In Iraq, the assault on Mosul has run steadily into the ground as it moves into its sixth week. For the first two weeks, Baghdad's government was confidently claiming progress through the outlying villages to the east of the city, then into some of the city's outer urban districts. A slowdown followed, as the attackers' limitations were exposed. The Iraqis' elite forces were insufficient to take the whole city, while the regular army units couldn't overcome determined paramilitaries who were well prepared, well armed, and highly skilled in defensive urban warfare. In addition, they had the use of a formidable network of tunnels constructed during IS's rule over the city 

Thus, Iraqi government forces have been unable to force an advantage. Now, in the last week of November, there is a near stalemate. That could still change: there is a slight possibility of a military breakthrough, with IS deciding to begin withdrawing the bulk of its forces in order to fight another day. Yet the space for this outcome is narrowing. Meanwhile, IS's ability to strike elsewhere in Iraq is shown by the bombing on 24 November at Hilla, southeast of Baghdad, which killed at least seventy Shi'a pilgrims from Iran. It's quite possible that Trump could face big decisions around the end of January, where the world will be looking on to see if he really will effect a fundamental change of policy and reduce the American commitment.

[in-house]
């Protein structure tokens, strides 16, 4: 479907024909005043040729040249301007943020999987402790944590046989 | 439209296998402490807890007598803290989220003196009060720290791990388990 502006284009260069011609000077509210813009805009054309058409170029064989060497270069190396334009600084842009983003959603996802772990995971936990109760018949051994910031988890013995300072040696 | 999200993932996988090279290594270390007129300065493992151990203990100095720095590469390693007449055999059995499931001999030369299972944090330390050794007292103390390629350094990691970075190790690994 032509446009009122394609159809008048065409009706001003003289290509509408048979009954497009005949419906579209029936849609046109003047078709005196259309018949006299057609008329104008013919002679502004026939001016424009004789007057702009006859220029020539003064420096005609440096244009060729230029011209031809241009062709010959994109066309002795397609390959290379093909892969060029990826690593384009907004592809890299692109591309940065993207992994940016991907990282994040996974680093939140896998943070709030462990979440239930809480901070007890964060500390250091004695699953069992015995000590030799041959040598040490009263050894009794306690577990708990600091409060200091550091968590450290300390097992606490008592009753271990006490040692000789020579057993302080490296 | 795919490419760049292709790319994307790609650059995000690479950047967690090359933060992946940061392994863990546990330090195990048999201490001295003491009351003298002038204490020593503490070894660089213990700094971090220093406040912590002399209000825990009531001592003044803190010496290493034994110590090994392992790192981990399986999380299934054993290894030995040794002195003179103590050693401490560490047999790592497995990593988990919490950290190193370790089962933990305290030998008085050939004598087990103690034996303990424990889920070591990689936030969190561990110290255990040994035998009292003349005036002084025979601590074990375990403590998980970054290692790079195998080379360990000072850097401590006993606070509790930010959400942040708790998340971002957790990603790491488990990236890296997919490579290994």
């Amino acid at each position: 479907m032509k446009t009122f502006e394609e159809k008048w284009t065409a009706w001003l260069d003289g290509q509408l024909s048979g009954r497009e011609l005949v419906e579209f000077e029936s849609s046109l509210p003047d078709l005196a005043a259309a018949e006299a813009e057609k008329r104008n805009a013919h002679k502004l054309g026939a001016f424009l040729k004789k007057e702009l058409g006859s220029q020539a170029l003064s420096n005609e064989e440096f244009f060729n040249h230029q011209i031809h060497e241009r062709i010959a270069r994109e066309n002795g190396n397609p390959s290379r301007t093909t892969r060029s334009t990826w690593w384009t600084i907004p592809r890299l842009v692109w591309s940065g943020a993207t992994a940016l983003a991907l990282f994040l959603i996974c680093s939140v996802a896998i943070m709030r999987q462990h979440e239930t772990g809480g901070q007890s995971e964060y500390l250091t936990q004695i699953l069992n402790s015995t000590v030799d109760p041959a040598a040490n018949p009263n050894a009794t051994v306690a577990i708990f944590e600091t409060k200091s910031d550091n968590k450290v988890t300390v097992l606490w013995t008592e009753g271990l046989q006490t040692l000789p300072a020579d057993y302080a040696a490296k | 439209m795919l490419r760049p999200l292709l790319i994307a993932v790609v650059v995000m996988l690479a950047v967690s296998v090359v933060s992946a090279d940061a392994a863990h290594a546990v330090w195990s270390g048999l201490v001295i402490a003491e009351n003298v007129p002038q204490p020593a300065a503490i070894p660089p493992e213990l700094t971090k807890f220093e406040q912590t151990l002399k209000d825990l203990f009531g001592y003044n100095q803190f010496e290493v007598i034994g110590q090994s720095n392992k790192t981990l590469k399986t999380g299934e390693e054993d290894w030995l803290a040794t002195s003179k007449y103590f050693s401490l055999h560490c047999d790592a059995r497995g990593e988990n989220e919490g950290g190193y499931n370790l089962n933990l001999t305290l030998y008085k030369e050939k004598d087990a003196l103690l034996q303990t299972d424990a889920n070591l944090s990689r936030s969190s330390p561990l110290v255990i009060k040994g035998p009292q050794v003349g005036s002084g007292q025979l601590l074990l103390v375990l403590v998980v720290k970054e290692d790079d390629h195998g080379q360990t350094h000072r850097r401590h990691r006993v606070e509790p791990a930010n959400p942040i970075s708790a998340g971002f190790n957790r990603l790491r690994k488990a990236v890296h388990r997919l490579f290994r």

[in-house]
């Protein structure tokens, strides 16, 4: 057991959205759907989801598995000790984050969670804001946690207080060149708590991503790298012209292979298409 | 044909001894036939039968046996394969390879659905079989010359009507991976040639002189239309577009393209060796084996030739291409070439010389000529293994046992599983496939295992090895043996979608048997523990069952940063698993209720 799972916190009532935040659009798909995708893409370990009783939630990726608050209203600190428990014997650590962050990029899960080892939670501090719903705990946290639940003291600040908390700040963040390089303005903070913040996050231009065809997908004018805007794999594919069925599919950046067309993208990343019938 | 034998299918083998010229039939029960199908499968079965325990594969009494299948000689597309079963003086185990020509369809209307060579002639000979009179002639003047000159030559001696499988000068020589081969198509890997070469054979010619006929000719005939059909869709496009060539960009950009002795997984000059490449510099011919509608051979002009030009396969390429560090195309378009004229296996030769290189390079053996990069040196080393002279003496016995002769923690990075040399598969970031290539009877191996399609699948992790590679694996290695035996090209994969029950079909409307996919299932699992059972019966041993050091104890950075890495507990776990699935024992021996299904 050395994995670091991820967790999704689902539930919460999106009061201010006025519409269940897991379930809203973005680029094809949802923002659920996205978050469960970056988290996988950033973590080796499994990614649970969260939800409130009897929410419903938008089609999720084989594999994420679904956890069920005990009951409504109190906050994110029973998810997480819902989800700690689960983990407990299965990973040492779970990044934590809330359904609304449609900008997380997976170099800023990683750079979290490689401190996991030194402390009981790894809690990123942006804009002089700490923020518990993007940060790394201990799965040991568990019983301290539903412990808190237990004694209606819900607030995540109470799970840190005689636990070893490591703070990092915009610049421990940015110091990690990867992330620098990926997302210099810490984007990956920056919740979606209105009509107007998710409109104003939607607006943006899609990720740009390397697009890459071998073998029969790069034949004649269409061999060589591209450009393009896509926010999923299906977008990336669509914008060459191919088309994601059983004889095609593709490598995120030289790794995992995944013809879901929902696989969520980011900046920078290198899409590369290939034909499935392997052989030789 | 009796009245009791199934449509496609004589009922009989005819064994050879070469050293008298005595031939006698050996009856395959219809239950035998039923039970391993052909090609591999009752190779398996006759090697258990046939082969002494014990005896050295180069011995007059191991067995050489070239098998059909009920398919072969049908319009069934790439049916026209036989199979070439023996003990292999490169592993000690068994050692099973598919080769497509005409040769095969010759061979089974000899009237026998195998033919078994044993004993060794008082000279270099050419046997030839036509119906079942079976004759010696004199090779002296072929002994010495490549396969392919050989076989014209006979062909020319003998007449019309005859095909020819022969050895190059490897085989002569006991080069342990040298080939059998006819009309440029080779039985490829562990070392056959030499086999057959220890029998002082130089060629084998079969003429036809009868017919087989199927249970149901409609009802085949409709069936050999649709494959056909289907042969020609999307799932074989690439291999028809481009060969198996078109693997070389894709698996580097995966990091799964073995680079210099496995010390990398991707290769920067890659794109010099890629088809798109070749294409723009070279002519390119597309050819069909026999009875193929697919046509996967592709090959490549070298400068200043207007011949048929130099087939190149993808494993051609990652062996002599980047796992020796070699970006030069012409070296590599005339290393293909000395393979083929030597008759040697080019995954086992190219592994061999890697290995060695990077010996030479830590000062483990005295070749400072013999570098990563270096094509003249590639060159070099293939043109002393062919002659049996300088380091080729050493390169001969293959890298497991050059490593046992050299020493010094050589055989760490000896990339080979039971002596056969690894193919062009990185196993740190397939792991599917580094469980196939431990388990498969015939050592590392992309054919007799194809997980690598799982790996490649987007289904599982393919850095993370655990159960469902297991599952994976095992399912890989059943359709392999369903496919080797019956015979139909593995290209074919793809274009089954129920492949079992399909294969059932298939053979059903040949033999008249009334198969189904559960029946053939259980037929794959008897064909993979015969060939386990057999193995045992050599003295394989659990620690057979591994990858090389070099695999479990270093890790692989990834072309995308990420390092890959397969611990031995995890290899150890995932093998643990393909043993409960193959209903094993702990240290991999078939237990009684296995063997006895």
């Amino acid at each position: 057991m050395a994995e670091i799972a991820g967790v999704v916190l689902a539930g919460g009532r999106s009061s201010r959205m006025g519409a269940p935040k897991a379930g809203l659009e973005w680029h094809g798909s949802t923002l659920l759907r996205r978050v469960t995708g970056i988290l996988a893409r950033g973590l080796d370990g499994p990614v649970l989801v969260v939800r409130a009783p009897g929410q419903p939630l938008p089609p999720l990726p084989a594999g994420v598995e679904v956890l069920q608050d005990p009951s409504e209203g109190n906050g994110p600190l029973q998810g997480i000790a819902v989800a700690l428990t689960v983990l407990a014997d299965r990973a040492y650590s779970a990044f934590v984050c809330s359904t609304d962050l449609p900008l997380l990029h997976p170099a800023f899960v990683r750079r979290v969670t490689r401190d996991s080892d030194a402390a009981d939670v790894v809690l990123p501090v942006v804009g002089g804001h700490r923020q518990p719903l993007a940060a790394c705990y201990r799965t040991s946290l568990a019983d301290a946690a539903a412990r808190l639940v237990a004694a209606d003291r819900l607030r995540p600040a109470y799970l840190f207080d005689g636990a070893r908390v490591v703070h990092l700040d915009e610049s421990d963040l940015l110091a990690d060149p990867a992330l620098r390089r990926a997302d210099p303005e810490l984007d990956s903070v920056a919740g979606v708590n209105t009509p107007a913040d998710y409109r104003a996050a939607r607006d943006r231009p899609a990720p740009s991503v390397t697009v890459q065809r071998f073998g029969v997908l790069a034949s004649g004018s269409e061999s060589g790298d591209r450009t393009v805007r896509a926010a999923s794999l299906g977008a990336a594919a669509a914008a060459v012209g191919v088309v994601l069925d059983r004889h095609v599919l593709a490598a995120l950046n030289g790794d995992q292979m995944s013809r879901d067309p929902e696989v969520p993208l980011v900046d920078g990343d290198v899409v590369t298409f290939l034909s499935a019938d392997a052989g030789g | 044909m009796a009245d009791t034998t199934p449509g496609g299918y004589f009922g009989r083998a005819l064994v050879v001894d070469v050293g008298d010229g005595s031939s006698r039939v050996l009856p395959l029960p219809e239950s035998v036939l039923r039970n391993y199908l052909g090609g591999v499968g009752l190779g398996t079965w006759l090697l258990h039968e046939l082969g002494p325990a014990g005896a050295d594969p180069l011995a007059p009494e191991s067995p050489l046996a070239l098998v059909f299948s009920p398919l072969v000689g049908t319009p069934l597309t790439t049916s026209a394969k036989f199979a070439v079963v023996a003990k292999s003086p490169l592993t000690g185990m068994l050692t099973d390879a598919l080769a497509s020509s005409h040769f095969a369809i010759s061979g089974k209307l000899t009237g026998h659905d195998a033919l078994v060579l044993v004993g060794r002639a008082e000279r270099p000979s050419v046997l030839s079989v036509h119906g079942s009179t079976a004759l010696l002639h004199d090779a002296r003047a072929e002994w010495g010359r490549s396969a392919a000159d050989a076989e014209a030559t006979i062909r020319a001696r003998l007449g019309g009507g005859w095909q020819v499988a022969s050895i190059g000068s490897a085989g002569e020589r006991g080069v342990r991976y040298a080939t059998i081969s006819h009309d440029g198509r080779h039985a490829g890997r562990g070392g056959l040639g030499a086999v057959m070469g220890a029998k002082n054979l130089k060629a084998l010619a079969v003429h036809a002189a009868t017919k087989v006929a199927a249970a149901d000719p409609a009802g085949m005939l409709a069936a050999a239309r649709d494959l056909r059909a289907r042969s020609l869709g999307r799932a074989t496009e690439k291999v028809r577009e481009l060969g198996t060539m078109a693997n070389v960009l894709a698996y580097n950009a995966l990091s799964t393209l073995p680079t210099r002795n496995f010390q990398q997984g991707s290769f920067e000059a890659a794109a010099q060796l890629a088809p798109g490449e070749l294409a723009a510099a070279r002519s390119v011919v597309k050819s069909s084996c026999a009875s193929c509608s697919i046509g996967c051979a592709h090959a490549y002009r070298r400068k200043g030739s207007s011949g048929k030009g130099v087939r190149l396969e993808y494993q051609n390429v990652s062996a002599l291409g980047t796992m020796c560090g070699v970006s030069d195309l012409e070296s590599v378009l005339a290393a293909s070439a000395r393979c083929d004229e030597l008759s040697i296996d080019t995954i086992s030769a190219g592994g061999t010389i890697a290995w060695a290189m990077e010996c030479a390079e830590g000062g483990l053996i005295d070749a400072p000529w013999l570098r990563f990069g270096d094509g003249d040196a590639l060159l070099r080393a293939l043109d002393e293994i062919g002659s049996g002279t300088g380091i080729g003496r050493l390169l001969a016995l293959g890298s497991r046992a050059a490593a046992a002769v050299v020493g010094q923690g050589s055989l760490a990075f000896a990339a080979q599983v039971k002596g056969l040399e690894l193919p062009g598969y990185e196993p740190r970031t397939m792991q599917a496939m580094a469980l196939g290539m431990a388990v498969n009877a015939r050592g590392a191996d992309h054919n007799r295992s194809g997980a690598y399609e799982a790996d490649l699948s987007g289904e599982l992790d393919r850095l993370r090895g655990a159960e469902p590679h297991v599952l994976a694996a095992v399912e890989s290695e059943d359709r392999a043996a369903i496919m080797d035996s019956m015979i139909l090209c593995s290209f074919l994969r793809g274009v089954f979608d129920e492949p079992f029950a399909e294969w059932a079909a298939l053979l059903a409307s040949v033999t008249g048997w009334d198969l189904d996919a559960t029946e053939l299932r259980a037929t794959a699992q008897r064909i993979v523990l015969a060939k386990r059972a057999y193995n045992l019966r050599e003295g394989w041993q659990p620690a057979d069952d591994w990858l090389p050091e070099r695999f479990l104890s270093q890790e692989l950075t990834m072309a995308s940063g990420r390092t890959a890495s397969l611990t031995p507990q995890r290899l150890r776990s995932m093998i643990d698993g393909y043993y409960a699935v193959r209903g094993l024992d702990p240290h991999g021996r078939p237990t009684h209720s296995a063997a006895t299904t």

All in all, the indications now are that Trump will be mired in foreign-policy and security crises at the very time he had been hoping to prioritise domestic changes via presidential decree. The plan was to ensure that the incoming president would use the first hundred days to showcase what he intended to do, on a much larger scale, over the following four years. Events, though, are already conspiring against him. Even as a populist president of the world’s strongest military state, Trump may be about to learn the limitations of power.